Hide & Secret 2: Cliffhanger Castle offers an onslaught of over-the-top dialogue and madcap situations that are so crazy they actually work – sometimes.

The second game in the series finds main characters Will Scout and Anna Lyze working to convert an old castle into a museum. When Will knocks over a crystal ball and inadvertently summons Merlin the wizard, it dawns on the pair that the castle is no ordinary one, but rather Camelot – home to the legendary King Arthur.

Merlin sends Will and Anna on a quest to find pieces of Arthur’s armor and return them to Camelot to reveal a secret regarding Arthur’s descendants. The far-reaching quest takes them to locations around the world as they must first track down various historic artifacts, like King Tut’s mask and General Tso’s jade dragon, that serve as keys to unlock special locations where the armor is being kept.

Gameplay consists primarily of hidden object and spot-the-difference challenges that will find you completing an eclectic medley of tasks based on a hodge-podge of different locations and historical references. You’ll be searching for hammer-shaped runes on an obelisk or comparing side-by-side images of rows of terracotta warriors one minute, and the next you’ll be clearing out a house of haunted items (including a haunted microscope, life vest and caterpillar!) so that the ghost fluttering on the screen will leave.

Hide & Secret 2 brings a unique twist to the hidden object format in that each set of levels is capped off with a scenario that combines a hidden object search with an action sequence. For example, while investigating King Tut’s tomb, Will and Anna trigger a trap that will fill the pyramid’s interior with water unless they can clear out all the modern items, which involves clicking on all the required items before the water slowly filling the screen reaches the top.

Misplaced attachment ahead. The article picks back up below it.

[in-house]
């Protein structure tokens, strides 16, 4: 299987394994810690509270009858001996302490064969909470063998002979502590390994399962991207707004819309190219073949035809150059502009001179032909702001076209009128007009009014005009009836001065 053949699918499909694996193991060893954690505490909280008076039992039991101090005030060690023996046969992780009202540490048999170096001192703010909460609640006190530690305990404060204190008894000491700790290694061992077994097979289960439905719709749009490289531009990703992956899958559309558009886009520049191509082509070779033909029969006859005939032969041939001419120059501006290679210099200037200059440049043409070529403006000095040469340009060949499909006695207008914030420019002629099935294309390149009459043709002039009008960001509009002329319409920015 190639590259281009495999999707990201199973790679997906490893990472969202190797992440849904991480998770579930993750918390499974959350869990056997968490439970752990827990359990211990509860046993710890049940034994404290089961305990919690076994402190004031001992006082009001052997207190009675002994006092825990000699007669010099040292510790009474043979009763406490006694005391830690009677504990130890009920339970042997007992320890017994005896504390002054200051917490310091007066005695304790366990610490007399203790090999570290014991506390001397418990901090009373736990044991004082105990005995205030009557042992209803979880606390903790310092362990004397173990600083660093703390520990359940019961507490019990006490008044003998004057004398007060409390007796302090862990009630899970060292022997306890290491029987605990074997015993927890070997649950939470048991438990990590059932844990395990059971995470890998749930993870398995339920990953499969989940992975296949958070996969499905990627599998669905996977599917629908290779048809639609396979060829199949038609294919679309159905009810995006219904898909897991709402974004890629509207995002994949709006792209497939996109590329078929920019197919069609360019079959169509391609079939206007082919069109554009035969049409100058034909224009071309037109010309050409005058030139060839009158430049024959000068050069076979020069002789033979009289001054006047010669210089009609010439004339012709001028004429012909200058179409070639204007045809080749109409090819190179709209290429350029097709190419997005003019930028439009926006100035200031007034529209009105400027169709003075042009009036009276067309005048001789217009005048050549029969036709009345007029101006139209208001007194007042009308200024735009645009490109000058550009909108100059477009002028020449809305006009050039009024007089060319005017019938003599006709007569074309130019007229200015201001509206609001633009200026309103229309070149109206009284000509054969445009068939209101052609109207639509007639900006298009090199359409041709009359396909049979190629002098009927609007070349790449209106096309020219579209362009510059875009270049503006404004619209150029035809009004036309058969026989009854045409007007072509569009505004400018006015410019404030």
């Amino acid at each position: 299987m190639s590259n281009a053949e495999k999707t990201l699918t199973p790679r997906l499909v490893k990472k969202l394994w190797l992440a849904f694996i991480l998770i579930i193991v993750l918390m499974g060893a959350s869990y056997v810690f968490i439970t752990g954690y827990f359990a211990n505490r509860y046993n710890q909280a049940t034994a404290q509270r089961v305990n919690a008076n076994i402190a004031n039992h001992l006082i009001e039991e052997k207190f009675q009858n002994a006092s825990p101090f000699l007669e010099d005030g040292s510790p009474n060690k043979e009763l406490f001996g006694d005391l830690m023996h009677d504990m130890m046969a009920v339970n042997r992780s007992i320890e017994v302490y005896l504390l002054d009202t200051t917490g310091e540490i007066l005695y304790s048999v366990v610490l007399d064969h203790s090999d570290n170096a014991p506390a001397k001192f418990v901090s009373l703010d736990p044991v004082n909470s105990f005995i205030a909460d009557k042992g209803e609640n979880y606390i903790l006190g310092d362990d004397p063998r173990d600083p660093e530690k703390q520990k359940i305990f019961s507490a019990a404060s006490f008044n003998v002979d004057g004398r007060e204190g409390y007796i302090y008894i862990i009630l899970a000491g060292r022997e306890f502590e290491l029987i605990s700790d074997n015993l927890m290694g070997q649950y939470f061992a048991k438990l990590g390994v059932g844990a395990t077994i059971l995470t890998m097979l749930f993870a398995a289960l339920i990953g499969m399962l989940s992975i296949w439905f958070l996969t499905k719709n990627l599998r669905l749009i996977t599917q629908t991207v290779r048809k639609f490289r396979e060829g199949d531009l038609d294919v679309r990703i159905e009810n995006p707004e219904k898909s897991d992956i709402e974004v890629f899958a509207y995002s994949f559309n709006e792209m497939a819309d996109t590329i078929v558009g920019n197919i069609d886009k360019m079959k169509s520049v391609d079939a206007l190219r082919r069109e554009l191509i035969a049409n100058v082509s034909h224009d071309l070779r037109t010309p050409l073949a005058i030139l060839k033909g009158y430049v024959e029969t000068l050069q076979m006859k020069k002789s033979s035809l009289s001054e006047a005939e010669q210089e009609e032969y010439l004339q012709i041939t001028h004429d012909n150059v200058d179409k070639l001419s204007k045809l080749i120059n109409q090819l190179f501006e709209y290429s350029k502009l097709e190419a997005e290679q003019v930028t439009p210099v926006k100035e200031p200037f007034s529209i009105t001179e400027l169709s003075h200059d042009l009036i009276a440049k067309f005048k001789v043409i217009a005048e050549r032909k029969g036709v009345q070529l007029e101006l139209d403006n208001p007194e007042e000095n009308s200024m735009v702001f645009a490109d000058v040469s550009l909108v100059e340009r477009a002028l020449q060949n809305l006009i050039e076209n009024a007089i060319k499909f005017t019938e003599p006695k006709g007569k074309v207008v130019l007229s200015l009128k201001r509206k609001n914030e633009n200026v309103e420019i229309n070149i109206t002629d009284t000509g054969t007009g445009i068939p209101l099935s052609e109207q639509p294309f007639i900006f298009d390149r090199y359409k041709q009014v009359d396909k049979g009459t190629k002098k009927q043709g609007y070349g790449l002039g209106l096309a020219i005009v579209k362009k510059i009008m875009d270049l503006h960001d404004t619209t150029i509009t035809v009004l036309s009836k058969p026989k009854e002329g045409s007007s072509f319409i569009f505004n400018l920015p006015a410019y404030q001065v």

Ridiculous scenarios like the ghosts and haunted items lend Hide & Secret 2 a weird sort of charm, but not everything about the game is as endearing. Will’s constant references to eating, his general cheesiness and groanworthy puns (like when, in Egypt, he says “My back is sore and I need to see the Cairo-practor”) grate on the nerves.

There’s also some confusion about the correct item to click on, as sometimes more than one item on the screen could refer to the name on the list (like “wrench” or “mask”). The translation tasks, which involve picking out tiny symbols and squiggles meant to represent ancient writings from a screen that is chock full of them, can be downright evil in their difficulty. There are a limited number of hints (typically two per level), but thankfully no time limits so you’re free to squint at the symbols for as long as it takes. There’s also no real penalty for random clicking, other than Merlin giving you a warning.

After the game is completed you can use Story mode to watch and listen to all of the cutscenes and dialogue in sequence – like a mini-movie – while skipping all of the puzzle sequences, which is another unique touch. Unfortunately, in spite of wonderful graphics and music, the story is also a bit of a letdown as you can see the “surprise twist” coming from a mile away.

Finally, the game itself is relatively short. Even with 36 levels and 50 locations – a decent number – experienced players shouldn’t need more than about four hours to beat the game from start to finish.

Hide & Secret 2 is definitely an improvement over the first game that brings a few fresh scenarios and new twists to the table, though it appears that there are still some kinks to be worked out if the series ever wants to become as venerated as Mystery Case Files and the other top hidden object adventures. As for Will, he’s just as cheesy as ever, but it doesn’t look like that’s going to change any time soon.